Professor Jonathan Fitchen passed away on Friday 22nd January 2021 following a brief period of illness. Jon joined the School of Law in 2008. Over the years, he contributed to teaching across an exceptionally wide range of subjects, and he did so exceptionally well. But he was happiest when teaching private international law.
Jon has been the Director of the School of Law’s Centre for Private International Law since 2018, but his mentorship of other members of the Centre started long before. We all met Jon early in our careers and benefited greatly from his sage advice, which he offered generously – even if apologetically for fear that it might be mistaken for condescension. His advice helped us to shape our careers, to balance our work and private space, and to refine the finer detail of our work. His support and encouragement were invaluable in helping colleagues to understand their potential, and to work towards its fulfilment.
Jon didn’t seek actively to leave a personal imprint on the Centre for Private International Law. That was not his way. He sought instead to share leadership, drawing on and fostering the strengths of a group of scholars who would work independently and together for shared love of our discipline. His true mark on the Centre, one which we will cherish as his legacy to us, is of camaraderie, egalitarianism, and above all a shared dedication to scholarship.
But for all Jon’s efforts to foster a sense of equality, it is impossible fully to democratise wisdom, knowledge and experience. Jon shared generously of his ample resources, but he remained – remains – a mentor to us all. He will be missed.
Jonathan was the sort of scholar who recognised that the law that really matters is to be found in its finer detail and practical operation. This is not to say that he was not interested in theory or principle. He was; but he understood that often the success or otherwise of policy goals is to be found in civil procedure; in the extent to which a document signed by a notary in Paris has legal effects in Prague; in the extent to which consumers can bring collective actions to contest corporate collusion.
Much of Jon’s published work dealt with issues which other scholars found daunting. His recent monograph (The Private International Law of Authentic Instruments (Hart/Bloomsbury 2020)) is the only English language book on the private international law of notarial authentic instruments. Prof Dr Mathias Lehmann, who met Jon while he was researching German law at the University of Bonn’s library, observed that Jon’s publications “were of the most exact kind and extremely helpful in the complex areas he worked in.” That Jon, a lawyer from a common law jurisdiction, achieved such high standards in work which concerned “foreign” legal concepts is truly exceptional. His work, particularly his most recent book, will be a lasting and fitting legacy to scholars, students and practitioners around the world.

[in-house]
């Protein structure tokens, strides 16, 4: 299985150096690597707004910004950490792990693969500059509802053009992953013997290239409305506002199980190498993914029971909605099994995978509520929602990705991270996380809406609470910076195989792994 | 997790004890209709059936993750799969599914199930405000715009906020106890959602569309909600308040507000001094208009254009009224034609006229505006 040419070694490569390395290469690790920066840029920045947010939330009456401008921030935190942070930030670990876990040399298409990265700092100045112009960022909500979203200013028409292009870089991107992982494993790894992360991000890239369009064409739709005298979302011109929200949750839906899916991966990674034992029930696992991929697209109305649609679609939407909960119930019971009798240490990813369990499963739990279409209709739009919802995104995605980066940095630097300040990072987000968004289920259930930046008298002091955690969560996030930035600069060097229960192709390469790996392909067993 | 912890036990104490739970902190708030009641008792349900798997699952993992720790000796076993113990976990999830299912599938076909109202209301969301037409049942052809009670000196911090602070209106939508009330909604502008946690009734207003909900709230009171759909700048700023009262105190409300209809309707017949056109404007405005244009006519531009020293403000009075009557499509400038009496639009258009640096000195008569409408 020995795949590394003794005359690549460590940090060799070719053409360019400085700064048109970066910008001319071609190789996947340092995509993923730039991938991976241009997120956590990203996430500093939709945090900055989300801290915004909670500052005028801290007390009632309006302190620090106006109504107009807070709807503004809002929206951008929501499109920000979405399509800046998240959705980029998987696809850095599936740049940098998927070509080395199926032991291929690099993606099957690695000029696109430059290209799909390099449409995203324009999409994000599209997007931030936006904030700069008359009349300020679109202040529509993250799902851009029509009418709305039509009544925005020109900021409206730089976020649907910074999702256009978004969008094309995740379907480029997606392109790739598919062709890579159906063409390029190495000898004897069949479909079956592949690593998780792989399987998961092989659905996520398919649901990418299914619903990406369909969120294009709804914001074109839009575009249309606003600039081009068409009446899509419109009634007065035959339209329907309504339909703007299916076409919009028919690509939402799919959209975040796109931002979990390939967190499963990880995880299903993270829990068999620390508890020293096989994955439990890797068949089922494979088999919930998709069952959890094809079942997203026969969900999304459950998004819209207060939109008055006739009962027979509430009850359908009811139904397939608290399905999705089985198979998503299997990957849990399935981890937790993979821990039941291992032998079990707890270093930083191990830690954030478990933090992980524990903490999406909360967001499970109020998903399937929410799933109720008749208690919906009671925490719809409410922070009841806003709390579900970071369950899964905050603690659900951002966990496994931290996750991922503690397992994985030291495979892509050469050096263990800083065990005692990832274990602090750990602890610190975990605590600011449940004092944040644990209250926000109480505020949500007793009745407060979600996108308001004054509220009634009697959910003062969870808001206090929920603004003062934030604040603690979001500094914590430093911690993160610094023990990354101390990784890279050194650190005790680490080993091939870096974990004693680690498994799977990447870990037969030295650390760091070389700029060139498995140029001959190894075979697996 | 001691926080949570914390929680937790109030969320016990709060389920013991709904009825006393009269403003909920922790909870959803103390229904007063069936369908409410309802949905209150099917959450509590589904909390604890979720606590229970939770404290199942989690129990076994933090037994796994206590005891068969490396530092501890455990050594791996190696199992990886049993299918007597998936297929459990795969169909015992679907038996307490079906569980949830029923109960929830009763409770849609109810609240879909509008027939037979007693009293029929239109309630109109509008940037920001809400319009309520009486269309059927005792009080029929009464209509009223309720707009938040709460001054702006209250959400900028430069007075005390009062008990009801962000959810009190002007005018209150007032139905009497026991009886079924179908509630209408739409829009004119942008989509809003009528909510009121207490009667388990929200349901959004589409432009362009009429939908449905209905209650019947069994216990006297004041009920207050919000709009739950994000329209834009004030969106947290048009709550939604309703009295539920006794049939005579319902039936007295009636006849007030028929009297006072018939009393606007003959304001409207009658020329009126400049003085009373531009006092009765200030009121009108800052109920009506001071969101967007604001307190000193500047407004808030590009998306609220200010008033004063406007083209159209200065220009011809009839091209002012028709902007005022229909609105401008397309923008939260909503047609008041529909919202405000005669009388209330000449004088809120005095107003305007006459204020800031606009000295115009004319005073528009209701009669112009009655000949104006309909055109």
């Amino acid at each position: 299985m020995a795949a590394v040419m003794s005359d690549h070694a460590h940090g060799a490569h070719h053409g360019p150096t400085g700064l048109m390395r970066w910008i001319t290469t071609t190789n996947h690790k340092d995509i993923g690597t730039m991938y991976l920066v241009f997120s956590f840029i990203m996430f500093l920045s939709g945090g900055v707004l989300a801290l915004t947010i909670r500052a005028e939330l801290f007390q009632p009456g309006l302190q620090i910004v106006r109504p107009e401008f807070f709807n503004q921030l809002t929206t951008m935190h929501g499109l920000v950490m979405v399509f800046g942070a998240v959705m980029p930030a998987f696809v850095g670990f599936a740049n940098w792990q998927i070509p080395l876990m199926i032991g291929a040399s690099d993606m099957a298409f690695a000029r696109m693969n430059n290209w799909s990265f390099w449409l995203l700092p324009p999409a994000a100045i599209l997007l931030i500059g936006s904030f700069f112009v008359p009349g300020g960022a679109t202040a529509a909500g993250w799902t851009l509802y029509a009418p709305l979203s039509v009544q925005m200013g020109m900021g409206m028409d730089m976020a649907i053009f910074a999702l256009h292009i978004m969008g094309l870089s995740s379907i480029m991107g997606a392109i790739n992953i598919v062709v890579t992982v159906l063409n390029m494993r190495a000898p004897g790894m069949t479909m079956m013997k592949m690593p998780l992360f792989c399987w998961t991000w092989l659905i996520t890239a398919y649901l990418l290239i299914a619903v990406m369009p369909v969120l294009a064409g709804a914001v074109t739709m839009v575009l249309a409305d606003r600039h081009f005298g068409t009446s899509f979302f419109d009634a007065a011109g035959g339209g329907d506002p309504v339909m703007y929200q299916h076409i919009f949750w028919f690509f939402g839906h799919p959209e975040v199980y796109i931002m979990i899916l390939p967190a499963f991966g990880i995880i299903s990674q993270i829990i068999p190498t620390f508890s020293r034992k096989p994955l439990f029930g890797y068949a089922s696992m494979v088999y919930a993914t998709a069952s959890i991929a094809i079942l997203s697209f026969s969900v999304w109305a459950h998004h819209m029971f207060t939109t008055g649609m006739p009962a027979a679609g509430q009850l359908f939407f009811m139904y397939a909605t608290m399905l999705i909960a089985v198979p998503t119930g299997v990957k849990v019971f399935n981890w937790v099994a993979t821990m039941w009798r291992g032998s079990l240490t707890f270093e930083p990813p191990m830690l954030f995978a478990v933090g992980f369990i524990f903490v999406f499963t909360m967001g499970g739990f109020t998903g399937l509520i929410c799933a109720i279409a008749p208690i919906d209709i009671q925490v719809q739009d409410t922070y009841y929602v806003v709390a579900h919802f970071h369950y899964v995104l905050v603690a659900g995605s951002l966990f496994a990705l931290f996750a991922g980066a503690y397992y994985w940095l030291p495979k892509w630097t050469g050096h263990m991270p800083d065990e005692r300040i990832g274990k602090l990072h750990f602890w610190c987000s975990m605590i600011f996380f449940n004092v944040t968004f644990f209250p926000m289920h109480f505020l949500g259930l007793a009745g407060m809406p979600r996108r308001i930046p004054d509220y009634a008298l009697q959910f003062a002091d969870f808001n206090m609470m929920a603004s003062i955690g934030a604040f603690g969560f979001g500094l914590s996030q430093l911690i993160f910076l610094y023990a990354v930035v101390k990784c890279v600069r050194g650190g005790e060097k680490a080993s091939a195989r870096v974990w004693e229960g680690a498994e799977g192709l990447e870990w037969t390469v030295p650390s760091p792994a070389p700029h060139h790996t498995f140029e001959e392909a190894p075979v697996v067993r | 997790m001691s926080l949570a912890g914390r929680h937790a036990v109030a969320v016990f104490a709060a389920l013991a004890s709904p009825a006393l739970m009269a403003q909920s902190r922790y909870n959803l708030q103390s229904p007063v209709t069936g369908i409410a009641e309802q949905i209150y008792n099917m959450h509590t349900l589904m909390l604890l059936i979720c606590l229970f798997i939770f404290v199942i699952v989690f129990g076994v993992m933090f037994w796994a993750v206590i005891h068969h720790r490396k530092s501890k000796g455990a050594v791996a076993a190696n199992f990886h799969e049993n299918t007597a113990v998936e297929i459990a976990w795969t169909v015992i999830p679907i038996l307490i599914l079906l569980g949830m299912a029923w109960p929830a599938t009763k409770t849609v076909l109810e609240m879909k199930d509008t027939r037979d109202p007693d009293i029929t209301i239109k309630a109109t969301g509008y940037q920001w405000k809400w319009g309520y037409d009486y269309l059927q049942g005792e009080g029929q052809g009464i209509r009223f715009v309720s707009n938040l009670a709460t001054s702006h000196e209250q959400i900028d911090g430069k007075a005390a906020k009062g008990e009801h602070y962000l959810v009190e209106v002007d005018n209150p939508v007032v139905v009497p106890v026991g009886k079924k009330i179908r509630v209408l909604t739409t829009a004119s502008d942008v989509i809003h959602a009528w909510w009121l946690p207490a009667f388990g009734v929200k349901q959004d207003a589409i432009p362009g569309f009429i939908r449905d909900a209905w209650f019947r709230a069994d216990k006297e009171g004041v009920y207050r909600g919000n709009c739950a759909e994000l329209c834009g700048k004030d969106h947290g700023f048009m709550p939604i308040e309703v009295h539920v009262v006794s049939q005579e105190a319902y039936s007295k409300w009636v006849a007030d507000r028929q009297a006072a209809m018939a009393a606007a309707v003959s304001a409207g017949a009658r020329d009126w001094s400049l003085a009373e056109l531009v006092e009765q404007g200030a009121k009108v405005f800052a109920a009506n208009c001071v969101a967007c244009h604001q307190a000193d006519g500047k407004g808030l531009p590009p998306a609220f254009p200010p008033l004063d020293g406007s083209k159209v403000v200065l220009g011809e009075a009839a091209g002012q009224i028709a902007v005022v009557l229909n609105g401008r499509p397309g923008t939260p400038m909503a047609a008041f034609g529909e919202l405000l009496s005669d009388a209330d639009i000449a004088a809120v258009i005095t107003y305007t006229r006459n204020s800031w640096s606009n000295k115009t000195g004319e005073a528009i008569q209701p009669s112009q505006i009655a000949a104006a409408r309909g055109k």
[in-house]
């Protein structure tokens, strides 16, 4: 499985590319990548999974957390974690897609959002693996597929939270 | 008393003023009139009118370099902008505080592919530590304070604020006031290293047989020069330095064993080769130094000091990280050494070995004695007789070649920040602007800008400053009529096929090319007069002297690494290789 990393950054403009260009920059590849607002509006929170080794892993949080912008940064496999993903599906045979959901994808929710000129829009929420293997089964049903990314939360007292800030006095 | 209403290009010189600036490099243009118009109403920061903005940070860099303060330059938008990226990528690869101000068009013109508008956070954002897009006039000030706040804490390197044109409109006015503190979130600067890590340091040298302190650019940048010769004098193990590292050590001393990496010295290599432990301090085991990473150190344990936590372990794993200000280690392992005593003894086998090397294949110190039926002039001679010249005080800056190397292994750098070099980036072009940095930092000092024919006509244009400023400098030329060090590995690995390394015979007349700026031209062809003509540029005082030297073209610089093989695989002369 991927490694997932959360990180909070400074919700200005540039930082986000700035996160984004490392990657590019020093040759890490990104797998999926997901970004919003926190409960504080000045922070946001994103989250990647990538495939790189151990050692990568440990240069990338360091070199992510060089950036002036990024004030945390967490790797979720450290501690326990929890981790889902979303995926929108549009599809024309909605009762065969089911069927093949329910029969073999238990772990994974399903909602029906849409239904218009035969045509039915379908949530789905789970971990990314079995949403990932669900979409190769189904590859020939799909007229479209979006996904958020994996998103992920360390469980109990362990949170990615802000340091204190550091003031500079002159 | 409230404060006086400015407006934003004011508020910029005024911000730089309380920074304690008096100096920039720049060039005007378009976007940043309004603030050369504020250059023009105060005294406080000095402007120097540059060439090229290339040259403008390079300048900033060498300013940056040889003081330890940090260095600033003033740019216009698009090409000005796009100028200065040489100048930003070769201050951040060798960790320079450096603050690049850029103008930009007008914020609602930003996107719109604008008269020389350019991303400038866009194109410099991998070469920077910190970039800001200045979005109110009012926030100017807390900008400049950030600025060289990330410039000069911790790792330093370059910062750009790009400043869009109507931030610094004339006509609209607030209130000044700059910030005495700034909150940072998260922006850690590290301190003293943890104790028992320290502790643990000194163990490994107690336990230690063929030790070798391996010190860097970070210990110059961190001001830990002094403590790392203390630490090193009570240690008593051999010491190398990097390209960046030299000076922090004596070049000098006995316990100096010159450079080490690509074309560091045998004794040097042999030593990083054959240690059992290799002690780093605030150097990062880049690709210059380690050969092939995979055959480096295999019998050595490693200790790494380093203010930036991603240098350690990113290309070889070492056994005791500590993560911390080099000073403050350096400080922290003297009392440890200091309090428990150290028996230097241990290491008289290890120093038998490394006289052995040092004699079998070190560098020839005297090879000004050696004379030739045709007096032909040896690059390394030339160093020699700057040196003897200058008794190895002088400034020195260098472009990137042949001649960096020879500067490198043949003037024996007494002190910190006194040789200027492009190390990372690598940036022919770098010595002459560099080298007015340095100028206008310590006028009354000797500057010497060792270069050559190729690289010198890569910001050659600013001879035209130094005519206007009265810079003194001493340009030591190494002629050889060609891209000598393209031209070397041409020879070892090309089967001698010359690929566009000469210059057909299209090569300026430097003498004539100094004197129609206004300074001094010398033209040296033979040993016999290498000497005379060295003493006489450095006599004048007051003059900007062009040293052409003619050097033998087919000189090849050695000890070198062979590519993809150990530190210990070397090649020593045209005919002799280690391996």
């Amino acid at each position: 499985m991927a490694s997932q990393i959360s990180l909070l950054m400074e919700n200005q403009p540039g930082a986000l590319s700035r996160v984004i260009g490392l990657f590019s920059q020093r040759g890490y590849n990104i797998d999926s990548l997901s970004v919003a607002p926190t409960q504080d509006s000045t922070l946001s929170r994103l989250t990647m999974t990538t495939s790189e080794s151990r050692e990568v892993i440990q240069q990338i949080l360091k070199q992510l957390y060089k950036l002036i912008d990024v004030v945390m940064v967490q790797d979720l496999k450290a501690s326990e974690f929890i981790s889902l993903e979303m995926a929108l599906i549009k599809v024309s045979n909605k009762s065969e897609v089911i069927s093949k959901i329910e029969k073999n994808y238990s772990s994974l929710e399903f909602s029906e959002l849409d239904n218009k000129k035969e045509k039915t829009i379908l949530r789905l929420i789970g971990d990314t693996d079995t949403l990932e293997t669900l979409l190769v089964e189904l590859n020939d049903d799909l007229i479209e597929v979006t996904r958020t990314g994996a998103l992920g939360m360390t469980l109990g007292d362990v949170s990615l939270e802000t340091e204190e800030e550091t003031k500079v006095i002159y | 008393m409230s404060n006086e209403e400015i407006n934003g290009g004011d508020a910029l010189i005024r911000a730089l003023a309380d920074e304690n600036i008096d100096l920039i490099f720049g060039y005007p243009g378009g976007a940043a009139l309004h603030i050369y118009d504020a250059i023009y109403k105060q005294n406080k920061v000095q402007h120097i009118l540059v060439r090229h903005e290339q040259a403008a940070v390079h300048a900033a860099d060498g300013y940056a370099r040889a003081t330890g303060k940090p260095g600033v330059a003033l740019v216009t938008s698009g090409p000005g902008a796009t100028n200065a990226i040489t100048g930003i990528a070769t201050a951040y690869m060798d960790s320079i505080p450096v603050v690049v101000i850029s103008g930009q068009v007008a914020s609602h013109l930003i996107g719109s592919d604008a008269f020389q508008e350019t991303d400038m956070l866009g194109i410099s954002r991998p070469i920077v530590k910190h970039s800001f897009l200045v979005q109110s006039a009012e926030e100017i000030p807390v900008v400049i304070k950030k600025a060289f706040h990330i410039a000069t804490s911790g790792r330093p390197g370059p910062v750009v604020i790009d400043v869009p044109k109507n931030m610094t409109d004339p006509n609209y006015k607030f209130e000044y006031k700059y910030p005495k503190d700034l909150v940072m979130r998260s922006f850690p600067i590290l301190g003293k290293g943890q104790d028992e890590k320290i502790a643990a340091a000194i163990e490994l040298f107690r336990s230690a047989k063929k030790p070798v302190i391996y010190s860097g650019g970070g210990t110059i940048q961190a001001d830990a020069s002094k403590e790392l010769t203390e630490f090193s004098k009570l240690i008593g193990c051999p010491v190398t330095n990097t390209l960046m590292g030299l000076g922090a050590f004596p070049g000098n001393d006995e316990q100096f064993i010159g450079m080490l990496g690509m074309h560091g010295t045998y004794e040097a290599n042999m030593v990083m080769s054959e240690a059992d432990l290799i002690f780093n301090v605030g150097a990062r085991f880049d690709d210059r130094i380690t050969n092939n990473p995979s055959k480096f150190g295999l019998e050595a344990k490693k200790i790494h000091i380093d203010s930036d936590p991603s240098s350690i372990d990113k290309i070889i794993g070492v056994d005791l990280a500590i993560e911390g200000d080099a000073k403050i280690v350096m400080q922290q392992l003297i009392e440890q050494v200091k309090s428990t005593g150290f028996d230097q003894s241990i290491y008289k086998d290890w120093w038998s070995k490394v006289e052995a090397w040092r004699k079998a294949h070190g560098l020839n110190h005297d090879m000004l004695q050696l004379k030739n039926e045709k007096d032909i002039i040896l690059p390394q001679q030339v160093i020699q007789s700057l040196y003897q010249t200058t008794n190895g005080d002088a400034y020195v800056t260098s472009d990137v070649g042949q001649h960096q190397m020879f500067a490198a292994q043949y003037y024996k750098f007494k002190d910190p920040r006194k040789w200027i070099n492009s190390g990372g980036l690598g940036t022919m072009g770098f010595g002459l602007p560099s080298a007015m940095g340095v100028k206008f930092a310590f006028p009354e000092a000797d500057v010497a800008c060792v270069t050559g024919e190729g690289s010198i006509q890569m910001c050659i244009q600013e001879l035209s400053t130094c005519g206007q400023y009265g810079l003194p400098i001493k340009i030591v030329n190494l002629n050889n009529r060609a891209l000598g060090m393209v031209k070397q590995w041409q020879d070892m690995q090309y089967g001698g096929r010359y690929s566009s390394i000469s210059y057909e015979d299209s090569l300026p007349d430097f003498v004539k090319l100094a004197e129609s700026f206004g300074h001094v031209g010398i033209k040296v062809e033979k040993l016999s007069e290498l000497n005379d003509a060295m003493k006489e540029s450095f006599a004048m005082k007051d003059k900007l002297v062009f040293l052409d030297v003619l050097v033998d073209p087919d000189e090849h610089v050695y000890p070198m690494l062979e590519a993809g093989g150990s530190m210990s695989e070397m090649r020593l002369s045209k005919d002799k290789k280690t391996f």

In the days since Jon’s passing, tributes to his scholarship and character have come from across the private international law world. From Professor Xandra Kramer in the Netherlands to Professor Giesela Ruhl in Germany to Professor Thalia Kruger in Belgium to Professor Carmen Otero García-Castrillón in Spain; all noted his kindness, his wit, his scholarly brilliance. As Professor Andrew Dickinson at the University of Oxford put it, Jon was “a kind, thoughtful colleague and the master of his brief.”
Alex Layton QC summed it up beautifully too: “Jonathan was a delightful man whose charming under-stated manner concealed a generous intelligence and deep knowledge. A dreadful untimely loss for his family, for the private international law world and for all whose path he crossed.”
We’re not surprised by the extent of the respect and affection which Jon commanded in our field. But we rather think he might have been. Jon was a very modest man who wore his talents and high intelligence uncomfortably. That was part of his charm. Beneath his unassuming demeanour Jon was an exceptional scholar, an exemplary mentor and a very valued friend. We will miss him immensely, but are thankful for the wisdom, knowledge and laughs he gave us over the years in which he was with us.
The Centre for Private International Law